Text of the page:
Brittany Maynard: I’ll die upstairs …
MEGAN THOMPSON: Like terminal cancer patient Brittany Maynard who recently went to Oregon to end her life. But in Belgium it’s the doctor who must administer the lethal dose – usually an injection.
MARC VAN HOEY: I start with a narcotic drug, in a higher dose, to create a deep sleep.
And later on we give barbiturate in a shot. If you use an intravenous injection and do it good, the patient is dead in one or two minutes.
MEGAN THOMPSON: One or 2 minutes?
MARC VAN HOEY: Yes
MEGAN THOMPSON: So it happens very quickly.
MARC VAN HOEY: Yes. You have a life-line. You say are you ready? Do you want to go with it? Till the very end we ask do you want to go, because there’s no way back. Then we give the injection and (whistles) it’s gone.
MEGAN THOMPSON: You talk about it very matter-of-factly.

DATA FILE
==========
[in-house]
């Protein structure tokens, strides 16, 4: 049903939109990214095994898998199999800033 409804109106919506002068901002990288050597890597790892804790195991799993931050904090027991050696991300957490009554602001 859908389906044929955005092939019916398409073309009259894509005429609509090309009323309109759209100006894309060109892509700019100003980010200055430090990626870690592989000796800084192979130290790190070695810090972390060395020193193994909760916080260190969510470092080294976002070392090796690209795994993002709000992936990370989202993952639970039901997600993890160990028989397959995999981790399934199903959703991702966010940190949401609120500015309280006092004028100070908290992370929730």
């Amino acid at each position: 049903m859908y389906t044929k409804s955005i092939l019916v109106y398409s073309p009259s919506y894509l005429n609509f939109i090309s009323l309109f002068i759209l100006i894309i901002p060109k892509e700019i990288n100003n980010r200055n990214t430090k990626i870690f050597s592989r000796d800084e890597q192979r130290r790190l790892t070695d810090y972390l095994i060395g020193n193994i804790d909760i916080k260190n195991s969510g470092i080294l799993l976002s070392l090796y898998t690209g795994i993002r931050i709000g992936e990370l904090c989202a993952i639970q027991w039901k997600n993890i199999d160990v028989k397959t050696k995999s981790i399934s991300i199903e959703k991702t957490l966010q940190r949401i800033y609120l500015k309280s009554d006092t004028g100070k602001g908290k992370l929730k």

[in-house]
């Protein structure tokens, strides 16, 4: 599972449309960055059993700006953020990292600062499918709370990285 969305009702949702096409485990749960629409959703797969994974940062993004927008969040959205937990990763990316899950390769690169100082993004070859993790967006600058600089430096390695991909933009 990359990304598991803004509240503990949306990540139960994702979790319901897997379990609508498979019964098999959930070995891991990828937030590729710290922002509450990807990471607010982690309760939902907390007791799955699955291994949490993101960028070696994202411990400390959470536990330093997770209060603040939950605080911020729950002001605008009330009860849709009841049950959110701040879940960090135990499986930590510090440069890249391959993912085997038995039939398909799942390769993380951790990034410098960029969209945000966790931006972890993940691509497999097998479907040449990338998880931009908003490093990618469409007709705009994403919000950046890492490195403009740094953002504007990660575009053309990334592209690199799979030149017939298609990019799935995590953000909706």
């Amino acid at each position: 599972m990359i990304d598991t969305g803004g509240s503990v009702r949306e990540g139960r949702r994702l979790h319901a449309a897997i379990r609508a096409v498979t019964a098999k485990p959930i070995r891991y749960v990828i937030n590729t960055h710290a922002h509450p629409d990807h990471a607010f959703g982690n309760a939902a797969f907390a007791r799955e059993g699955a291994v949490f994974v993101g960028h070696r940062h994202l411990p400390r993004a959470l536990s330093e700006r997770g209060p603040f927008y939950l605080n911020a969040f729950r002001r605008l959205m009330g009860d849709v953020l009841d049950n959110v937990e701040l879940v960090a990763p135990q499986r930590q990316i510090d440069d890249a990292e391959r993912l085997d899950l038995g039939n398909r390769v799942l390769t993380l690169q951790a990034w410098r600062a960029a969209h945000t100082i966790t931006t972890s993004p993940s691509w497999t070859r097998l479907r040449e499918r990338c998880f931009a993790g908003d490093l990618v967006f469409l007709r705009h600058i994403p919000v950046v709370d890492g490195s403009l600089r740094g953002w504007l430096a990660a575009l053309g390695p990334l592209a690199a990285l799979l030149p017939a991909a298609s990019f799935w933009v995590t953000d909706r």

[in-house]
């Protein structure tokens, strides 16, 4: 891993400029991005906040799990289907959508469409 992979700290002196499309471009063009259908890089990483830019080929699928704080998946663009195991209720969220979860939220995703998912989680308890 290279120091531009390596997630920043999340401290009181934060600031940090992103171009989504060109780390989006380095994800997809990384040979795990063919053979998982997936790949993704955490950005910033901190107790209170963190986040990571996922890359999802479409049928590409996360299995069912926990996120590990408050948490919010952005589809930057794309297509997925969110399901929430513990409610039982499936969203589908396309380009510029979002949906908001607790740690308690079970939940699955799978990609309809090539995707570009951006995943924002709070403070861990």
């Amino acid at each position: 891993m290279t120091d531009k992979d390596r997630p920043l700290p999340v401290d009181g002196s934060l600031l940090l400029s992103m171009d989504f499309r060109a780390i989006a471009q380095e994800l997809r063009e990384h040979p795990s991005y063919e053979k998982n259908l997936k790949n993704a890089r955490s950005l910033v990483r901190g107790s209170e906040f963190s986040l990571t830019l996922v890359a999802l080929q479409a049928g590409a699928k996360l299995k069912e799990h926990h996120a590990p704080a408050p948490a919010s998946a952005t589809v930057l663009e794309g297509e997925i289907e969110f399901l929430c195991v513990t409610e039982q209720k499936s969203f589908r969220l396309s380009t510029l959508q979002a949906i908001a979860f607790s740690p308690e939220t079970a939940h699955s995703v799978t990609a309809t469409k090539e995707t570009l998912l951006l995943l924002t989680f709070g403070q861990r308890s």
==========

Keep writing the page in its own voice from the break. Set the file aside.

MARC VAN HOEY: I’m quite used to talking about assisted dying and so on. It’s part of my job.
MEGAN THOMPSON: That’s right. In Belgium, it can be part of a doctor’s job to end a patient’s life. It’s been the law since 2002.
MEGAN THOMPSON: Belgium has the most liberal euthanasia law in the world. And even though this country is predominantly Roman Catholic, surveys show overwhelming support here for the right to die by euthanasia.
MEGAN THOMPSON: Since the law passed, the number of Belgians choosing euthanasia has steadily risen each year, with more than 1,800 dying this way in 2013 – that’s an average of about 5 people a day. In 2014, Belgium made headlines when it became the first country in the world to extend euthanasia to terminally ill children of any age, although no cases have occurred so far.
MEGAN THOMPSON: So in Belgium it’s not just the terminally ill who can request euthanasia. Psychiatric patients. Now children. Is Belgium pushing the boundaries when it comes to euthanasia?
GILLES GENICOT: I don’t think so. I don’t think so.
MEGAN THOMPSON: Gilles Genicot is a lawyer and co-Chairman of the Euthanasia Control and Evaluation Commission, which oversees the practice in Belgium.